total recall – reboot
“Welcome to Rekall, the company that can turn your dreams into real memories”.
In Philip K. Dick’s 1966 short story “We Can Remember It For You Wholesale”, Douglas Quail wakes up and wants to go to Mars as a secret agent not knowing that he has already done that (maybe).
In 1990 the same happens to Douglas Quaid played by Arnold Schwarzenegger. That film was a pretty loose adaption of the original story but delivered in terms of challenging the audience to think about what is real and what is merely a dream.
Unfortunately in the latest version of Total Recall the suggestion that it might all be a dream is not at all convincing. And this is a serious failing. Much of Philip K. Dick’s work was based around the construct of personal identity and the question of “What is human?” This was a theme through stories like “Do Androids Dream of Electric Sheep?” which became Blade Runner and “Minority Report” and “Adjustment Team” (which also made it to the big screen). So to let us down in terms of such a fundamental aspect of the original story is disappointing.
Instead it’s a movie about the politics of a future society, where the only remaining inhabitants of earth either live in Britain (the United Federation of Britain) or Australia (the Colony) and workers commute from the Colony to the UFB via a gravity elevator called The Fall. The Colony residents resent the oppression of the UFB but it’s not clear why they tolerate it.
There’s no doubt that it is an action packed two hours. The crowded cityscapes offer a dazzling array of car chases and fight sequences that move in all dimensions. Colin Farrell who plays Douglas Quaid is a bit less wooden than Arnold (but not much). Kate Beckinsale does an excellent portrayal of the beautiful but pretend wife Lori and when the gorgeous rebel Melina (Jessica Biel) offers Quaid a ride I began to forget my concerns about the lack of philosophical meaning.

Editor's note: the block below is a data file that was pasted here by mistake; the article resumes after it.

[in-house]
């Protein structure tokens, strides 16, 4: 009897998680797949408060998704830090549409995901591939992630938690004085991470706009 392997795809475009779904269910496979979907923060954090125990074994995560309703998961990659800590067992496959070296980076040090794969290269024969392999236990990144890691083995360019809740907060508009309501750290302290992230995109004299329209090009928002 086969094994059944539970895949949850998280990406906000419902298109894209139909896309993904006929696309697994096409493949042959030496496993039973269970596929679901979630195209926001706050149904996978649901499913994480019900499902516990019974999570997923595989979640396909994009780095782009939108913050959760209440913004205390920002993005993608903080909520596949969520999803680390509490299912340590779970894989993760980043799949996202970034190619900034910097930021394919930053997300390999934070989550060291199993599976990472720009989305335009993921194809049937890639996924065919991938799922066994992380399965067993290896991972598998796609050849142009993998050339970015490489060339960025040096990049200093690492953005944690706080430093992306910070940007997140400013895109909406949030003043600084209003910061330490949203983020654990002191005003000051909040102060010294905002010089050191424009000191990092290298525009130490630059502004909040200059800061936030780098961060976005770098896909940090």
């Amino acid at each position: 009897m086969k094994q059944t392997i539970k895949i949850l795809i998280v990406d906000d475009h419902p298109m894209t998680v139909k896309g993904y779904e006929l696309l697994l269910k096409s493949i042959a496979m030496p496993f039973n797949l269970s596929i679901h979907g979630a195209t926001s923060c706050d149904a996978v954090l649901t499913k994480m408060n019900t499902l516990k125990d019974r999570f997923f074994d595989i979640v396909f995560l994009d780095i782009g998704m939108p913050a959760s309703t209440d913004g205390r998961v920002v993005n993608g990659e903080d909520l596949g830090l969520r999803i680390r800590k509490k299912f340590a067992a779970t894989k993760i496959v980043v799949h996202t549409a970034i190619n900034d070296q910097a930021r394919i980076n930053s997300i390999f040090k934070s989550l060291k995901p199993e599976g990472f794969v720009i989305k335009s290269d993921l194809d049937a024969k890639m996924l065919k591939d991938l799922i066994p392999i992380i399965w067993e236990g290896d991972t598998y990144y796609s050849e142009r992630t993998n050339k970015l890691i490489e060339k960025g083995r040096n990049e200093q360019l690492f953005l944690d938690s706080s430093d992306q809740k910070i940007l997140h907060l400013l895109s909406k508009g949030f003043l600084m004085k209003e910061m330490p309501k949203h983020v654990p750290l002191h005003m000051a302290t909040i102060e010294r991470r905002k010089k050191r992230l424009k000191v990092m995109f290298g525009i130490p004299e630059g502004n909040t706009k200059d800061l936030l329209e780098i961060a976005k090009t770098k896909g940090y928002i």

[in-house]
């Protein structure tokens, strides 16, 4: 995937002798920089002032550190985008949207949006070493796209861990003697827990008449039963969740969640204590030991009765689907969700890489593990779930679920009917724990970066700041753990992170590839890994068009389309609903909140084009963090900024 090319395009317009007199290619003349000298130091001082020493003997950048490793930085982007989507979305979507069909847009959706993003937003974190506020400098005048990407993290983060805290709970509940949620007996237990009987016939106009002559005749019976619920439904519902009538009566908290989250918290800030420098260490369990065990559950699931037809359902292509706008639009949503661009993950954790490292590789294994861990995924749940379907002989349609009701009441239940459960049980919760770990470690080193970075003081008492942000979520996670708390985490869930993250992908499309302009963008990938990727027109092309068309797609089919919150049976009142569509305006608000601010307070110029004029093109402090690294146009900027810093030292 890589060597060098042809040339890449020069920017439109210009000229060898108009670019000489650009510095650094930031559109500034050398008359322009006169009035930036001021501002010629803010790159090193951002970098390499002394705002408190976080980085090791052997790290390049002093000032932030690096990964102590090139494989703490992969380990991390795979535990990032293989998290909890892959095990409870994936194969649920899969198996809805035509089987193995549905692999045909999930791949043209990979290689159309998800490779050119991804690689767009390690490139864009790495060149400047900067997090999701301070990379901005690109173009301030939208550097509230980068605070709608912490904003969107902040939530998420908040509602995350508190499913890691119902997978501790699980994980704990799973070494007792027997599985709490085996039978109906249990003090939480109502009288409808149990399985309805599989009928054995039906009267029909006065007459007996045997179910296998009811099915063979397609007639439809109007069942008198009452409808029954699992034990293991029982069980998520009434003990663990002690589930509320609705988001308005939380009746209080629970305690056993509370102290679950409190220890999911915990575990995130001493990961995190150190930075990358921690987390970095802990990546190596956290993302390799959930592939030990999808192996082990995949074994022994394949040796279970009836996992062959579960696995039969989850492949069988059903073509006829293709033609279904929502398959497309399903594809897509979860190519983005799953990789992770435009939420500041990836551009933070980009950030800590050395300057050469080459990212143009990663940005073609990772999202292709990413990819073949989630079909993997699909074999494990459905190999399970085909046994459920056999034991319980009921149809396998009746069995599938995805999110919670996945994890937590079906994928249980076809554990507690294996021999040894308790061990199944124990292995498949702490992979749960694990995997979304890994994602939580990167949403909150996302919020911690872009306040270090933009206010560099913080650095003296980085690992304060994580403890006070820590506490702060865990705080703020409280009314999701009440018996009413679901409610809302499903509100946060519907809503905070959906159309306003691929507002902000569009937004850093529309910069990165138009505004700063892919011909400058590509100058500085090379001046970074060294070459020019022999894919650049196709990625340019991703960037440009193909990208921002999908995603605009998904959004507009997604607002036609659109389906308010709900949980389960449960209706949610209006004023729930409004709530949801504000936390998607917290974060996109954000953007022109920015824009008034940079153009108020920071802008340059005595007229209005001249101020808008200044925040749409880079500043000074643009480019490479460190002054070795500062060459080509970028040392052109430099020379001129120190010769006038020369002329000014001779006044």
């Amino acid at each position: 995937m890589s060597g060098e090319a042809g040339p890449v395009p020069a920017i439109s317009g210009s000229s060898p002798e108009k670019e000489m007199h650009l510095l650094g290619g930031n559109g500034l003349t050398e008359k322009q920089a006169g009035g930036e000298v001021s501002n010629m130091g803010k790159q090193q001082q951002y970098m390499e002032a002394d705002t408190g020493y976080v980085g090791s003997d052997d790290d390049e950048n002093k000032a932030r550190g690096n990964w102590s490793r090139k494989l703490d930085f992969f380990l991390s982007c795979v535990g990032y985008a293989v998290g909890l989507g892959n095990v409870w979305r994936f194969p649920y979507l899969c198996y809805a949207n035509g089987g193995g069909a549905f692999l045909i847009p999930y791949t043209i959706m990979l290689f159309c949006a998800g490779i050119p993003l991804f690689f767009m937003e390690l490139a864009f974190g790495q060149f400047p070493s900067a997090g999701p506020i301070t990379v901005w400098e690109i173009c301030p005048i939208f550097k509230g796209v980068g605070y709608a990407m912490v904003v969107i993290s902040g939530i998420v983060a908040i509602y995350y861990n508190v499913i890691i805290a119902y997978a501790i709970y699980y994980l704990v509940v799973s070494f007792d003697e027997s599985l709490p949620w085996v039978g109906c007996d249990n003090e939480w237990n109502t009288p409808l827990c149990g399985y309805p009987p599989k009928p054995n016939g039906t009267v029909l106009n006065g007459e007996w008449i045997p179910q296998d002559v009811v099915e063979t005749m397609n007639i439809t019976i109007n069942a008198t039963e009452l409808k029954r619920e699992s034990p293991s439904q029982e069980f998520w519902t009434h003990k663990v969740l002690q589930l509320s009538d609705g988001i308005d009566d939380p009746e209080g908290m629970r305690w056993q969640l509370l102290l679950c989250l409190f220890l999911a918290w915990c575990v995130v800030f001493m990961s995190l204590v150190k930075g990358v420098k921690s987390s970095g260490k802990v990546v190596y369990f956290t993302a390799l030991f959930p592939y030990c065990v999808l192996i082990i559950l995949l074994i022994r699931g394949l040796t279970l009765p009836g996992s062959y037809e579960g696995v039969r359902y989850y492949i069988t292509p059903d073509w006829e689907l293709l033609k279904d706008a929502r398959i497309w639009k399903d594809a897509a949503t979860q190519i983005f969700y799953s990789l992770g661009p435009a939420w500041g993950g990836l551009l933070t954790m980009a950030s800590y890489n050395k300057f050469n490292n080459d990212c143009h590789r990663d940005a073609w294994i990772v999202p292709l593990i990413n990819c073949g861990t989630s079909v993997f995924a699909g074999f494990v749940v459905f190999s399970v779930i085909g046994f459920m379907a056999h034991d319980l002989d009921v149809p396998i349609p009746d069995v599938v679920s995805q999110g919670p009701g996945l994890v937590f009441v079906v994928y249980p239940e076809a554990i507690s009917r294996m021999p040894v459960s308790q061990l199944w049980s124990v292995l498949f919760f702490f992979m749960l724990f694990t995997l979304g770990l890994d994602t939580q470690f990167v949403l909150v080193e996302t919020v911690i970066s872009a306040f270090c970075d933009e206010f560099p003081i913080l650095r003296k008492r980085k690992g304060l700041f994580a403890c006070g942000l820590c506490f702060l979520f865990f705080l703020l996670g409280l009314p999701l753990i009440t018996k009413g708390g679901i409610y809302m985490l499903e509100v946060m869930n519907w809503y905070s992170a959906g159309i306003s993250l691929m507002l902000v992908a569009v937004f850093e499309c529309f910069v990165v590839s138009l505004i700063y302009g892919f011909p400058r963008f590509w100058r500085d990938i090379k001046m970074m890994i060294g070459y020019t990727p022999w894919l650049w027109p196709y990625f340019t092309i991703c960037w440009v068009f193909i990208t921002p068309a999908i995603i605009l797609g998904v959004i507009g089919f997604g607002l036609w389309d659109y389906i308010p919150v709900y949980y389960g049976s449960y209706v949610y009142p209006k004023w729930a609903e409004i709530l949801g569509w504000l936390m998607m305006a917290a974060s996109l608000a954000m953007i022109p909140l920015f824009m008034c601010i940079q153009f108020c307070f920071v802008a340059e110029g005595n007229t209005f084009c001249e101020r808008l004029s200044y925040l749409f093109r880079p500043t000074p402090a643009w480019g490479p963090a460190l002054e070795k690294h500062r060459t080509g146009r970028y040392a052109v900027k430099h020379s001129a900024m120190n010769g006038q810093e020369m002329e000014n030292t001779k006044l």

The script does retain some of the great parts of the Schwarzenegger version such as the quips from the lead character during the shoot-ups. Gems like “That’s my wife” and “Consider this a divorce [bang!]”. We had even the return of the three-breasted hooker. But, because the cars are driven by humans, we miss out on the interactions with the robot taxi drivers (machines that answer back are an important part of the Philip K. Dick mix). This version has plenty of robots but they are just soldiers and more like those in “Attack of the Clones” than those thoughtful ones in “I, Robot”.
Its right up there is terms of special effects, action, car chases and fight sequences but strange as it may seem, Schwarzenegger had more meaning.
Perhaps in your reality the remakes are better.